This article originally appeared in the January 2015 issue.
Companion. John Watts.
Gypsy Knights Games http://www.gypsyknightsgames.com
60pp., softcover or PDF
Disclosure: The reviewer was comped a copy of this at TravellerCON.
Prior careers. They’re a key part of Traveller character creation, and pretty much everyone wants to customize them in some way. Maybe the setting requires a different career organization (“My Planetary Defense Force includes the oceanic navy. Why can’t I get ‘watercraft’ from the Navy skills list?”), or maybe the ‘standard’ available careers just aren’t right (“My character is a journalist. She’s not an ‘agent’. There isn’t really that much overlap.”). Whatever the reason, customized careers are probably one of the earliest ‘house rules’ that a gaming group comes up with.
Clement Sector is no different, in that sense. While some of the standard careers can be used with this alternative setting, the core setting book notes that some career tracks are inappropriate, or that some things must be interpreted differently. So, John Watts and Gypsy Knights Games have gone ahead and assembled a collection of Clement Sector-specific careers. There’s overlap with some of the core rulebook careers, but these careers have a very definite Clement Sector flavor to them, and have to be considered a better fit for the setting than the ‘equivalent’ core careers. They also go beyond the standard careers in some ways; what might be a single career track within a career in the standard rule books can be expanded into a full career with its own career tracks here, and there’s one entire career (Orbital Construction) that wasn't even a single career track in the standard rules.
But that’s not all you get with the Clement Sector Career Companion. The core setting book notes that there aren’t any aliens in the setting—but this book reveals that there are alternatives that can potentially be just as interesting: Uplifts and Altrants. Uplifts, as the classification implies, are animals that have been modified to have human (or very-near-human) intelligence, and taking advantage of certain basic traits where the animal form in question might have advantages over unmodified (‘baseline’) humans. Altrants are modified humans, intended to have advantages in certain environments that can cause problems for baseline humans. While the range of Altrants isn’t quite as wide as that of Uplifts, in terms of the advantages they provide, the high points are hit, and Altrants don’t suffer from quite the same level of social disability that Uplifts do.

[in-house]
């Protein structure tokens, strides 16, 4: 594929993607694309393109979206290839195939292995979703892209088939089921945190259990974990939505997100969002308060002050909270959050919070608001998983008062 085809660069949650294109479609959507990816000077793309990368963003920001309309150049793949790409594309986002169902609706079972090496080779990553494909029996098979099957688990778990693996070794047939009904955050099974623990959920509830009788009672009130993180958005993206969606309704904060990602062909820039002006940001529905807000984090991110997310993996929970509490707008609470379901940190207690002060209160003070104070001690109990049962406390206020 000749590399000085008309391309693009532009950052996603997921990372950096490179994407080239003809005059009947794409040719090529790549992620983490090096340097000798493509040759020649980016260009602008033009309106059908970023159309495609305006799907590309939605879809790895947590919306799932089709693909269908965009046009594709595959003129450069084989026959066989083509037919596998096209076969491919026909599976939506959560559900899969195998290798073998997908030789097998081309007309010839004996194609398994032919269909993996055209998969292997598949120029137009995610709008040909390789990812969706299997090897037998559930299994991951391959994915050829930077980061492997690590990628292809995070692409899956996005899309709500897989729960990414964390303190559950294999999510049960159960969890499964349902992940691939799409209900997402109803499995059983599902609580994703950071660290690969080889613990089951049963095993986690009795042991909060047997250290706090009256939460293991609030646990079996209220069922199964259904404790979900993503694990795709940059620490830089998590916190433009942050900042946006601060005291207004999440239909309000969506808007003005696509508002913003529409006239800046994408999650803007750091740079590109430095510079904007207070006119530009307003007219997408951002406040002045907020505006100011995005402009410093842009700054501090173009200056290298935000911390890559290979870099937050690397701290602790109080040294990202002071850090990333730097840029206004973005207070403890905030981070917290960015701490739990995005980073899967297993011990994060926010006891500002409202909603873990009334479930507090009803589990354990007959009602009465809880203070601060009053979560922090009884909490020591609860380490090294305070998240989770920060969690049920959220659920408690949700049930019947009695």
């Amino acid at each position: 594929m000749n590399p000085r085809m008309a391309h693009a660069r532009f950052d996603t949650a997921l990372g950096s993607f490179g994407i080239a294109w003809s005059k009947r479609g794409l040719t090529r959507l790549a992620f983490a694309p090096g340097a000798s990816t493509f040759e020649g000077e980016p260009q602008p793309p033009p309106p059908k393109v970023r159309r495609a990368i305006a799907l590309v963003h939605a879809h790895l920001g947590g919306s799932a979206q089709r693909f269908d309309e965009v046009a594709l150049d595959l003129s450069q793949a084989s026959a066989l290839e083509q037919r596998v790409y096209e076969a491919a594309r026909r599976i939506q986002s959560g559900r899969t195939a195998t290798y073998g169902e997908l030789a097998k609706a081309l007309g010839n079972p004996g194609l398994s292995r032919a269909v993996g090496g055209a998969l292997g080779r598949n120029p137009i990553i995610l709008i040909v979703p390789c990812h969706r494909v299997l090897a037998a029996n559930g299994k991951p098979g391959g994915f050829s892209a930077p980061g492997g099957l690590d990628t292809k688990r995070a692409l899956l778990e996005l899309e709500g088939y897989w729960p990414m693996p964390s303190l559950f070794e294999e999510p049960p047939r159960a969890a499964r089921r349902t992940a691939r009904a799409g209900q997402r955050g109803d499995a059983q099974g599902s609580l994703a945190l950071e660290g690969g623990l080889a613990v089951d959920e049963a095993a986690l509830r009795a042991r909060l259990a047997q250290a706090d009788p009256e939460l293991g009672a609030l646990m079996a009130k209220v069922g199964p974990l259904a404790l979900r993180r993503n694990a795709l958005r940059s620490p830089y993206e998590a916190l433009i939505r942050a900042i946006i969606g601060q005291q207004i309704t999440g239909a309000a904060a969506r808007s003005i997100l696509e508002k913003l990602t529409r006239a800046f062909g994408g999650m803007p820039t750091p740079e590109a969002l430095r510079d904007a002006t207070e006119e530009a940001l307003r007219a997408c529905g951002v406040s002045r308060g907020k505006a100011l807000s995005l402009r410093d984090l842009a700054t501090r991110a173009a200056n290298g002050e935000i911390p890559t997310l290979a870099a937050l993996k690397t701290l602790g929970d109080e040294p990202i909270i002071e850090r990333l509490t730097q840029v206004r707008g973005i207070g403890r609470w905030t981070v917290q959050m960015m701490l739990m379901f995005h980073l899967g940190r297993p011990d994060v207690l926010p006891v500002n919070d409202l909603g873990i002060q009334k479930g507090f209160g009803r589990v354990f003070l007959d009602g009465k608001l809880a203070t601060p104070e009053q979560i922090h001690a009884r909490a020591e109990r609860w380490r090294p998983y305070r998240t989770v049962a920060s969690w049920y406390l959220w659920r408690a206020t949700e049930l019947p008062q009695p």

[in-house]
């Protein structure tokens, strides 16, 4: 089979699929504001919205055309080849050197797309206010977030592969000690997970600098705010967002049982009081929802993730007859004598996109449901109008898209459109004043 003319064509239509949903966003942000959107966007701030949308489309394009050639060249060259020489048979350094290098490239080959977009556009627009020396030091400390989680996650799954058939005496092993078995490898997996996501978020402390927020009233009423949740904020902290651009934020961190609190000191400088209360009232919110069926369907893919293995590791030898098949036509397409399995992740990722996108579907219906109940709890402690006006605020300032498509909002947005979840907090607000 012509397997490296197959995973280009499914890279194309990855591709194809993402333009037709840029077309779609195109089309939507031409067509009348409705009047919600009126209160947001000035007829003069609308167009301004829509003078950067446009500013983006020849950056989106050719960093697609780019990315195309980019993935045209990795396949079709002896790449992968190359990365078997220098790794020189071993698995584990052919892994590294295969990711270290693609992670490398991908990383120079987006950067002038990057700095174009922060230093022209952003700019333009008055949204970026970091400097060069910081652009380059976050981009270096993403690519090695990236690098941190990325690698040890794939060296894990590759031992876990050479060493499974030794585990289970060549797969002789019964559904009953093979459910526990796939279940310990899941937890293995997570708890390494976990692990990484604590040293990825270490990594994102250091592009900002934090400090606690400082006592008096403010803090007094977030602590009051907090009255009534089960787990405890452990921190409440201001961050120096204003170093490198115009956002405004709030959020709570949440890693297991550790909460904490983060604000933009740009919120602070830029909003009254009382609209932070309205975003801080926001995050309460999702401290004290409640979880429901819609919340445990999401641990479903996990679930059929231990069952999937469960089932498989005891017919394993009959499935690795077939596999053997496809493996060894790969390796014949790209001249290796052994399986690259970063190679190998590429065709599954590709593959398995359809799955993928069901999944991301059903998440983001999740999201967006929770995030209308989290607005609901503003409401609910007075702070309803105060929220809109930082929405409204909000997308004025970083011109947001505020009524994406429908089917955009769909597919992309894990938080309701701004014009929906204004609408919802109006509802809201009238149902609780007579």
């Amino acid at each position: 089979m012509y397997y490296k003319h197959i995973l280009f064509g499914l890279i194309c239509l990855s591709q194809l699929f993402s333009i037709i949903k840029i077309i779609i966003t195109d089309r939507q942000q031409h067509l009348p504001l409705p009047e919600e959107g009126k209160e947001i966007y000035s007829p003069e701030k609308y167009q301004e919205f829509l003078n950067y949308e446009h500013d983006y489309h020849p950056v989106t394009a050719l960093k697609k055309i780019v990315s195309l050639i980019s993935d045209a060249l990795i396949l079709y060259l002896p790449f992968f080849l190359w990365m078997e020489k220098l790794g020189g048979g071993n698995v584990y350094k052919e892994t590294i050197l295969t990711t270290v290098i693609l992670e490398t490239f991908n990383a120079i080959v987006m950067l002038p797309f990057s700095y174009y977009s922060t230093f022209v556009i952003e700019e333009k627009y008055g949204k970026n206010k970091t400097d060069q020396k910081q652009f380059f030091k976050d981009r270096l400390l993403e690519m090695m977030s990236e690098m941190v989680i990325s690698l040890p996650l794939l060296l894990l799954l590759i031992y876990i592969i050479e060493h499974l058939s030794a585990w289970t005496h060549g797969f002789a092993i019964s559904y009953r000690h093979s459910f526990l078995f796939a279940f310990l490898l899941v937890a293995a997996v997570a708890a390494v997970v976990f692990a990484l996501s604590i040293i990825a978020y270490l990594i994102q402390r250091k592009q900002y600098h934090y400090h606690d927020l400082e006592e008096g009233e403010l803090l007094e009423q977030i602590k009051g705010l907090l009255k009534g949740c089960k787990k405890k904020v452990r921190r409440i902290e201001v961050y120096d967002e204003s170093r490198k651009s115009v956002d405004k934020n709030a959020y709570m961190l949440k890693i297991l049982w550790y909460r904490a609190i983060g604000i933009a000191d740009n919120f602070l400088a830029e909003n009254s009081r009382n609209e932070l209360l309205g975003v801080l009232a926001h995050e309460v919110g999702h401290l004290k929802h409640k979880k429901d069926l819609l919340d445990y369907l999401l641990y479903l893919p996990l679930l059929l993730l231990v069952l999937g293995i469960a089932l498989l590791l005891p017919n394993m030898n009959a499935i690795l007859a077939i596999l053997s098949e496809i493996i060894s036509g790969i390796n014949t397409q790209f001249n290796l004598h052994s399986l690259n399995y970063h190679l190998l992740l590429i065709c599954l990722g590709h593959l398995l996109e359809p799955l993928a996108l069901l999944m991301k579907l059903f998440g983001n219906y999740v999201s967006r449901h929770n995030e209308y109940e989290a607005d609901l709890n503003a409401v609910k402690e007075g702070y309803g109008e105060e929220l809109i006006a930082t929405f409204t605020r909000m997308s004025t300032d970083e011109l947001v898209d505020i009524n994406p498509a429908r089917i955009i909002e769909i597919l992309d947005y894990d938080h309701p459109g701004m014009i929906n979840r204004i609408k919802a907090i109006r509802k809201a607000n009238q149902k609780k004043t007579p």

Another complaint about the standard Traveller rules is that there’s no real way to improve your character once you're done with the generation sequence. This is another area where house rules often fill the gap, and the Clement Sector setting is no different. The rules here make use of ‘character points’, where it is assumed that the referee will award one character point to each character at the end of a session, possibly two if the character was played really well. Character points are accumulated over time, and may be spent to improve skills or attributes when sufficient points have been accumulated. As written, you can only improve a skill or attribute one step at a time, and you must gain level 0 in a skill before you can go up from there, so gaining high levels of skills or high attributes is expensive, and takes quite a long time (to gain level 0 in a skill requires 10 character points, but to go from level 2 to level 3 requires 25; similarly, you can go from STR 1 to STR 2 for 10 character points, but to go from STR 8 to STR 9 costs 45. Each specialization within a skill is treated as a separate skill for improvement purposes—you can’t improve “Art”, but you can improve “Art (Dancing)”, and it’s separate from improving “Art (Acting)” or “Art (Painting)”.).
Clement Sector doesn’t have nobility; social status is a matter of wealth (and the visible trappings thereof), prestige, and power. It also has a requirement that you spend to maintain that social status (after all, nobody is going to care—or know—that you’re the richest person on the planet, if you wander around looking like an anonymous derelict). Spending on SOC maintenance is also an easy way to change your SOC; if you fail to maintain the indicated level of spending over six months, your SOC will drop; if you “overspend” for a year, your SOC will rise. It’s the long-term (six months to a year) average that matters, so while you do need to keep an eye on your income and spending, it’s probably not necessary to go down to the level of entering daily expenses into a money-management program. It’s also reasonable to assume that some of that spending is for maintaining public prestige; paying for the party’s dinner at an expensive restaurant might be good for a few hundred or maybe a couple of thousand (depending on the restaurant) credits of your required SOC spending.
Aging in the Clement Sector setting is quite different from standard Traveller—the average lifespan is on the order of 250 years, and aging rolls don’t begin until age 76. The character also has far more control over his apparent age. This book provides guidelines, based on tech level, for the minimum apparent age that a character can maintain at a given actual age. Characters can, however, appear older if they feel it appropriate for their role.
If you’re going to be playing in the Clement Sector setting, this book belongs right next to the core Clement Sector setting book on your shelf. It’s less useful to mine for ideas to be used in other settings, as a fair amount of modification is likely to be required. Nevertheless, it would be hard to say that purchasing this would be a waste.